Ichthyofauna of the Itimbiri, Aruwimi, and Lindi/Tshopo rivers (Congo basin): Diversity and distribution patterns
Acta Ichthyologica et Piscatoria
Snoeks J. 2017. Ichthyofauna of the Itimbiri, Aruwimi, and Lindi/Tshopo rivers (Congo basin): Diversity and distribution patterns. Acta Ichthyol. Piscat. 47 (3): 225-247. Background. Although the Congo basin is the second largest river basin in the world and it has been considered a biodiversity hotspot for fish, still many parts of this basin remain poorly studied. In this study, we examined the poorly known ichthyofauna of three major north-eastern tributaries of the Congo basin (Itimbiri,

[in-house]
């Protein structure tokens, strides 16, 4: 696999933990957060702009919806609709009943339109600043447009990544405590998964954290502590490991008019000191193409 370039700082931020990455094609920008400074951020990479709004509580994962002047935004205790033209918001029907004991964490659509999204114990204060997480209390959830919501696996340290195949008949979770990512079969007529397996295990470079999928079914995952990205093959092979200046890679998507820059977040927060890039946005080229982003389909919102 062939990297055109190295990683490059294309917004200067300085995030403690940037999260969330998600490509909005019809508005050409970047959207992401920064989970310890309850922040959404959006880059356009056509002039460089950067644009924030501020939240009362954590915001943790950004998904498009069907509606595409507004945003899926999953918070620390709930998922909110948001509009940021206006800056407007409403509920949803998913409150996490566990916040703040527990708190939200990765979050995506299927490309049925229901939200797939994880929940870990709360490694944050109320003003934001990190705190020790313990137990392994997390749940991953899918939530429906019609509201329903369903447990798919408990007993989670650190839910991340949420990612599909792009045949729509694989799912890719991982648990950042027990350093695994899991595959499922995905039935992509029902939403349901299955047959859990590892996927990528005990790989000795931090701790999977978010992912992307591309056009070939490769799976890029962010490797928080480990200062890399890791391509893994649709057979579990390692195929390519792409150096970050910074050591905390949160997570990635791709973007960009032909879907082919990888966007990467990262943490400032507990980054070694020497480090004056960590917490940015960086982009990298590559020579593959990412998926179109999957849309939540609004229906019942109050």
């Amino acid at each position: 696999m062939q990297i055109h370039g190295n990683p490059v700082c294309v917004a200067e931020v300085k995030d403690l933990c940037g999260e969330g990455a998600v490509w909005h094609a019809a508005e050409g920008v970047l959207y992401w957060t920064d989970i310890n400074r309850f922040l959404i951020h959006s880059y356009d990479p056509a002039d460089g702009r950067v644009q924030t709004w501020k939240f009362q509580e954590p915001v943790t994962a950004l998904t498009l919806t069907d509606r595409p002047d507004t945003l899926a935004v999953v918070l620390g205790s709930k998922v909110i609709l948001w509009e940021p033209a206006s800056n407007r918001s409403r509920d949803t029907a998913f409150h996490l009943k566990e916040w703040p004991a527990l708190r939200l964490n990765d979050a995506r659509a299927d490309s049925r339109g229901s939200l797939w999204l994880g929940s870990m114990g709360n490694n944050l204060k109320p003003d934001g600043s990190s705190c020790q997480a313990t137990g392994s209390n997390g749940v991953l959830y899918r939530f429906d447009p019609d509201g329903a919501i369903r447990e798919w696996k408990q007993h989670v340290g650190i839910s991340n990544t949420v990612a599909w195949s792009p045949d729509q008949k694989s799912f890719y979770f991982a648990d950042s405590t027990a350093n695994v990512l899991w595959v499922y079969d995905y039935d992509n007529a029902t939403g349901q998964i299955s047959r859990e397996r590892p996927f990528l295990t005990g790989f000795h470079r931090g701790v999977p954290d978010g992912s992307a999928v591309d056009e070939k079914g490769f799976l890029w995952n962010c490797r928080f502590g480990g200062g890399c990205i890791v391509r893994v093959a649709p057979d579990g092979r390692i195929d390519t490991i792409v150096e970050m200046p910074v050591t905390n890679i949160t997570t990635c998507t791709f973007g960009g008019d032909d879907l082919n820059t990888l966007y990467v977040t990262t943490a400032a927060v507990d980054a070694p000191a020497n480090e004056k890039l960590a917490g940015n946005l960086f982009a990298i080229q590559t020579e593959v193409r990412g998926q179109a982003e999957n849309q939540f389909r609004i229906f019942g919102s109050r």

... basin (Itimbiri, Aruwimi and Lindi/Tshopo). A checklist of the ichthyofauna is provided and two synonymies are presented. As such, it contributes to unraveling the poorly known fish diversity in the whole Congo basin. An improved knowledge of the ichthyofauna is a sound baseline for further studies and conservation Material and methods. Fish specimens from five recent expeditions have been identified, and the older collection material from the study area, housed at the Royal Museum for Central Africa and other institutions has been checked and re-identified when necessary. Results. In total, 320 species were recorded, 232 of which from the Itimbiri, 246 from the Aruwimi, and 187 from the Lindi/Tshopo, with the Mormyridae being the most dominant family in all three basins. Micralestes sardina Poll, 1938 is relegated to synonymy with Micralestes humilis Boulenger, 1899, and Enteromius trinotatus (Fowler, 1936) is designated as a replacement name for Enteromius tetraspilus (Pfeffer, 1896) . Within the Aruwimi, a clear difference in species richness and composition is apparent between the headwaters (Ituri/Epulu) and the lower reaches near the Congo main stream. The headwaters are characterised by low species richness, with the Cyprinidae being the most dominant family, while the lower reaches are more species rich, with mormyrid species being the most dominant. The presence of two waterfalls on the Ituri/Epulu has a noticeable impact on the fish distribution. Finally, the hypothesis that an ancient connection between the north-eastern part of the Congo basin and the region of the Albertine Rift is still reflected in their present ichthyofauna is not confirmed. Conclusions. This study provides a first checklist of the ichthyofauna in the north-eastern tributaries of the Congo basin, and illustrates the influence of physical barriers on fish diversity and distribution.